Our shoulder is a precision instrument that simultaneously has a vast scope in its range of motion. With pinpoint precision we can synchronise our shoulder muscles to maneuver our arm to point our finger precisely at our object of choice – an action that requires the coordinated recruitment of numerous muscles that surround our shoulder joint like a clock.
When I was young and naïve I used to say “the good thing about practicing yoga is that as you get older you only get stronger and more flexible!” This is true up to a point and that point is different for every body. The fact is that as we age our body slows down. All of our bodily functions are affected as our cells multiply more slowly.
Many yoga practitioners instinctually know to engage their inner thigh muscles (adductors) in backbends to prevent their knees from falling out to the sides. Let’s examine how we can utilise this action to ignite our core, expand our backward arch and experience simultaneously more stability and spaciousness in backbends. The adductor muscles of the inner thigh are part of our axial core.
If you’ve ever had an injury at your hamstring injury, you will know about it! You’ll go from comfortable forward bending one day to dramatically restricted, often painful forward bends the next day. This injury occurs where the tendon of the hamstring muscle knits into the membranous lining of the bone, the periosteum. In this case it is where the periosteum covers the ischial tuberosity or sit-bone. Often this is not a tear of the tendon itself but an avulsion, where the periosteum has been pulled or torn away from the bone.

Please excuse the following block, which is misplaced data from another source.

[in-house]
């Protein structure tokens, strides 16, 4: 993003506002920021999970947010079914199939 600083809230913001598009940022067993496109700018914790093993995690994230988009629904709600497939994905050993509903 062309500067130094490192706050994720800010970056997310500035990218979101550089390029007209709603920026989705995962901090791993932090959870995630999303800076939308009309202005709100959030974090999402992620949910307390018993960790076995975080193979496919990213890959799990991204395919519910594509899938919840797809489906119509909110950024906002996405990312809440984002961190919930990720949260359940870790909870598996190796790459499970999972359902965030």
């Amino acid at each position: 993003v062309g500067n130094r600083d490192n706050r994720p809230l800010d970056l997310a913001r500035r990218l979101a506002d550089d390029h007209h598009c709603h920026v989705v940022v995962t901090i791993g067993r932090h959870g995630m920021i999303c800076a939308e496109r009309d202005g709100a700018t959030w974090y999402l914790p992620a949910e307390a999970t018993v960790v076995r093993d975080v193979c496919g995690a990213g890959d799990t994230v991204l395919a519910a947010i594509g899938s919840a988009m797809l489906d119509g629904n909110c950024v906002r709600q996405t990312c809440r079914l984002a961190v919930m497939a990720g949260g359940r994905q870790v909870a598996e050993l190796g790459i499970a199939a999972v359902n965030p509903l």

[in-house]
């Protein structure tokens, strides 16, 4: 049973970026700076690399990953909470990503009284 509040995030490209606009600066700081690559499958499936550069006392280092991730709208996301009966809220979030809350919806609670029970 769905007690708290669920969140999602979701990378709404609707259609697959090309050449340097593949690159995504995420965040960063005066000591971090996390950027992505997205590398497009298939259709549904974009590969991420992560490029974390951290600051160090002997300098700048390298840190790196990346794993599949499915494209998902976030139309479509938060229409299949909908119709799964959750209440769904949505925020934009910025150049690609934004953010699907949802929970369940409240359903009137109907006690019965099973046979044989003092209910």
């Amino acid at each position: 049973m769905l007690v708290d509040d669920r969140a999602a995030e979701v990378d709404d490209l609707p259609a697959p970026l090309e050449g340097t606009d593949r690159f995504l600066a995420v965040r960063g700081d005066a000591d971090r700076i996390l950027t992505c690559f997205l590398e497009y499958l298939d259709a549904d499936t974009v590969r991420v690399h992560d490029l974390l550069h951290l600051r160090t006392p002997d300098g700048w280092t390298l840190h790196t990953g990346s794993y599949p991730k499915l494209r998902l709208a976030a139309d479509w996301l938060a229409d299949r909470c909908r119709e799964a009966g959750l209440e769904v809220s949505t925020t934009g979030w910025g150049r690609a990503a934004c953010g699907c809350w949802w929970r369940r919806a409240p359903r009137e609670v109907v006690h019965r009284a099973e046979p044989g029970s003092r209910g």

Although we usually think and talk about muscles as being weak or strong, closer to the truth is that muscles are usually inhibited or facilitated, respectively. Inhibition is when neural input (from our nervous system) to the muscle has been down-regulated. Facilitation is the opposite, when neural input to a muscle is excessive or up-regulated. Facilitated muscles are often those muscles compensating for the loss of input into a movement pattern that should come from the muscle that is inhibited.
In Part 1 we looked at some of the biomechanics of neck problems and especially how to eliminate unnecessary tension in our neck when weight-bearing on our hands. In yoga asanas we commonly take our head back, extending our head and neck. Students are often cautious and hold back with this movement, concerned that it may hurt their neck. However, our necks are perfectly designed that we can gaze at the stars with wonder and delight!
Our necks are one of the most vulnerable parts of our body and once we have a neck problem they can be complex to resolve.There are a few reasons why the neck cops the brunt of it. Firstly the neck or cervical spine has the greatest range of movement possible in the entire spine. This is partially due to the specific angle of the facet joints that connect each vertebra to the next but also due to the high ratio of vertebral body to disc height.
There are countless miracles happening in our physical bodies every moment of our existence. One that continues to intrigue me is the symphony of cranial motion that happens with our every breath! This motion is synchronised with another gentle movement at our sacrum as it rocks between the two pelvic halves or ilia.
For some the jury is still not out on whether one should or should not engage the gluteus maximus muscle when performing back bending yoga postures.Firstly, let’s have a close look at the functional anatomy of this muscle. Gluteus maximus, commonly known as glute max, is the superficial ‘rump’ muscle of our buttocks. Its prominent, characteristic shape and large size correlate to its powerful role of maintaining our trunk in an upright position. Additionally, gluteus maximus plays an essential role in gait, i.e. walking.
Functional is the buzz word at the moment in the exercise, movement and especially the physical rehabilitation scene. Movements or exercises are considered ‘functional’ if they support the movement patterns that are necessary for us to function in our daily lives. There are seven primal, functional movement patterns: bending, squatting, lunging, twisting, pulling, pushing and gait.